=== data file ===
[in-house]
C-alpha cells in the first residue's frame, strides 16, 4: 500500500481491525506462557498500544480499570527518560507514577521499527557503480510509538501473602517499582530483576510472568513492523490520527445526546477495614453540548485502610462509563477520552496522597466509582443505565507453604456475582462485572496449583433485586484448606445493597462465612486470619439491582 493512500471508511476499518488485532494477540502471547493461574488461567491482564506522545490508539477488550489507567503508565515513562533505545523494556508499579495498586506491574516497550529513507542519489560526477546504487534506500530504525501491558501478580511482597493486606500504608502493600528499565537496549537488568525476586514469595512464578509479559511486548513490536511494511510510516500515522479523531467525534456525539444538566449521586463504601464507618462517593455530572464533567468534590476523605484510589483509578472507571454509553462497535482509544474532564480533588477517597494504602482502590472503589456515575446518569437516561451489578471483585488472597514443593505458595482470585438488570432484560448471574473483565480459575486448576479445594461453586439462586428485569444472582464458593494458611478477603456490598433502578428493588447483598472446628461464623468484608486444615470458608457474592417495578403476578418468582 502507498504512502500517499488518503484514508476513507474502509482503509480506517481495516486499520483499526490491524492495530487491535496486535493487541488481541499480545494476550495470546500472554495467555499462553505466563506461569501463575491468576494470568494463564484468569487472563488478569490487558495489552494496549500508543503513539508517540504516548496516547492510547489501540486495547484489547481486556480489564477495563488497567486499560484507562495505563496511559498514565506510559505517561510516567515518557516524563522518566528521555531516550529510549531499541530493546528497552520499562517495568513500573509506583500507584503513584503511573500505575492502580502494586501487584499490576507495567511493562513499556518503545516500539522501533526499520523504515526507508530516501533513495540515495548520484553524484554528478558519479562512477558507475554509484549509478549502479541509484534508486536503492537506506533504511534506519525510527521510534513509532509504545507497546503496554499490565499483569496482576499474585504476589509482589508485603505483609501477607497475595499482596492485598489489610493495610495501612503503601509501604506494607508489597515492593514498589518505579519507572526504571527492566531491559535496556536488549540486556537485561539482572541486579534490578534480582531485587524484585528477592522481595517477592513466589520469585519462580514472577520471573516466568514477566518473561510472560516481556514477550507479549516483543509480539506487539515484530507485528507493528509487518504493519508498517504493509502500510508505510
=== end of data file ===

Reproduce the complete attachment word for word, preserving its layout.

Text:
[in-house]
C-alpha cells in the first residue's frame, strides 16, 4: 500500500481491525506462557498500544480499570527518560507514577521499527557503480510509538501473602517499582530483576510472568513492523490520527445526546477495614453540548485502610462509563477520552496522597466509582443505565507453604456475582462485572496449583433485586484448606445493597462465612486470619439491582 493512500471508511476499518488485532494477540502471547493461574488461567491482564506522545490508539477488550489507567503508565515513562533505545523494556508499579495498586506491574516497550529513507542519489560526477546504487534506500530504525501491558501478580511482597493486606500504608502493600528499565537496549537488568525476586514469595512464578509479559511486548513490536511494511510510516500515522479523531467525534456525539444538566449521586463504601464507618462517593455530572464533567468534590476523605484510589483509578472507571454509553462497535482509544474532564480533588477517597494504602482502590472503589456515575446518569437516561451489578471483585488472597514443593505458595482470585438488570432484560448471574473483565480459575486448576479445594461453586439462586428485569444472582464458593494458611478477603456490598433502578428493588447483598472446628461464623468484608486444615470458608457474592417495578403476578418468582 502507498504512502500517499488518503484514508476513507474502509482503509480506517481495516486499520483499526490491524492495530487491535496486535493487541488481541499480545494476550495470546500472554495467555499462553505466563506461569501463575491468576494470568494463564484468569487472563488478569490487558495489552494496549500508543503513539508517540504516548496516547492510547489501540486495547484489547481486556480489564477495563488497567486499560484507562495505563496511559498514565506510559505517561510516567515518557516524563522518566528521555531516550529510549531499541530493546528497552520499562517495568513500573509506583500507584503513584503511573500505575492502580502494586501487584499490576507495567511493562513499556518503545516500539522501533526499520523504515526507508530516501533513495540515495548520484553524484554528478558519479562512477558507475554509484549509478549502479541509484534508486536503492537506506533504511534506519525510527521510534513509532509504545507497546503496554499490565499483569496482576499474585504476589509482589508485603505483609501477607497475595499482596492485598489489610493495610495501612503503601509501604506494607508489597515492593514498589518505579519507572526504571527492566531491559535496556536488549540486556537485561539482572541486579534490578534480582531485587524484585528477592522481595517477592513466589520469585519462580514472577520471573516466568514477566518473561510472560516481556514477550507479549516483543509480539506487539515484530507485528507493528509487518504493519508498517504493509502500510508505510